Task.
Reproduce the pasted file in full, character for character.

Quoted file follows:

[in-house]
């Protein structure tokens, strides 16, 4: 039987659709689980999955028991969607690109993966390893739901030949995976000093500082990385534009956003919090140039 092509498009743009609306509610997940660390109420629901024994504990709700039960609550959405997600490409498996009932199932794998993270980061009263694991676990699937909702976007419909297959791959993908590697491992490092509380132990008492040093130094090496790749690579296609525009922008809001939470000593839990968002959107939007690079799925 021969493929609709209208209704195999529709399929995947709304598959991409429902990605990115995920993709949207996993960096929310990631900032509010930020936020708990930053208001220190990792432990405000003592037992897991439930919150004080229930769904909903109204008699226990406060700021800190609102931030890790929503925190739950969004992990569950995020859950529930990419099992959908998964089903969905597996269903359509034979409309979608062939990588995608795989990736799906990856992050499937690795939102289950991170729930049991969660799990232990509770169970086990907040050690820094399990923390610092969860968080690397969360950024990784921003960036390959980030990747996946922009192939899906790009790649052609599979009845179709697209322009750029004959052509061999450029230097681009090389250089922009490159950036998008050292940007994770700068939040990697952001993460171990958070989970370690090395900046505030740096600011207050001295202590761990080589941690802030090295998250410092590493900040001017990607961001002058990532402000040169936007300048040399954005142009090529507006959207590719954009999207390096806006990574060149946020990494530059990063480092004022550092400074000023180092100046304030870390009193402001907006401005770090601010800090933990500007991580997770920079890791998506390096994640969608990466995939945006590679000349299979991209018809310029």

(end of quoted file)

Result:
[in-house]
């Protein structure tokens, strides 16, 4: 039987659709689980999955028991969607690109993966390893739901030949995976000093500082990385534009956003919090140039 092509498009743009609306509610997940660390109420629901024994504990709700039960609550959405997600490409498996009932199932794998993270980061009263694991676990699937909702976007419909297959791959993908590697491992490092509380132990008492040093130094090496790749690579296609525009922008809001939470000593839990968002959107939007690079799925 021969493929609709209208209704195999529709399929995947709304598959991409429902990605990115995920993709949207996993960096929310990631900032509010930020936020708990930053208001220190990792432990405000003592037992897991439930919150004080229930769904909903109204008699226990406060700021800190609102931030890790929503925190739950969004992990569950995020859950529930990419099992959908998964089903969905597996269903359509034979409309979608062939990588995608795989990736799906990856992050499937690795939102289950991170729930049991969660799990232990509770169970086990907040050690820094399990923390610092969860968080690397969360950024990784921003960036390959980030990747996946922009192939899906790009790649052609599979009845179709697209322009750029004959052509061999450029230097681009090389250089922009490159950036998008050292940007994770700068939040990697952001993460171990958070989970370690090395900046505030740096600011207050001295202590761990080589941690802030090295998250410092590493900040001017990607961001002058990532402000040169936007300048040399954005142009090529507006959207590719954009999207390096806006990574060149946020990494530059990063480092004022550092400074000023180092100046304030870390009193402001907006401005770090601010800090933990500007991580997770920079890791998506390096994640969608990466995939945006590679000349299979991209018809310029």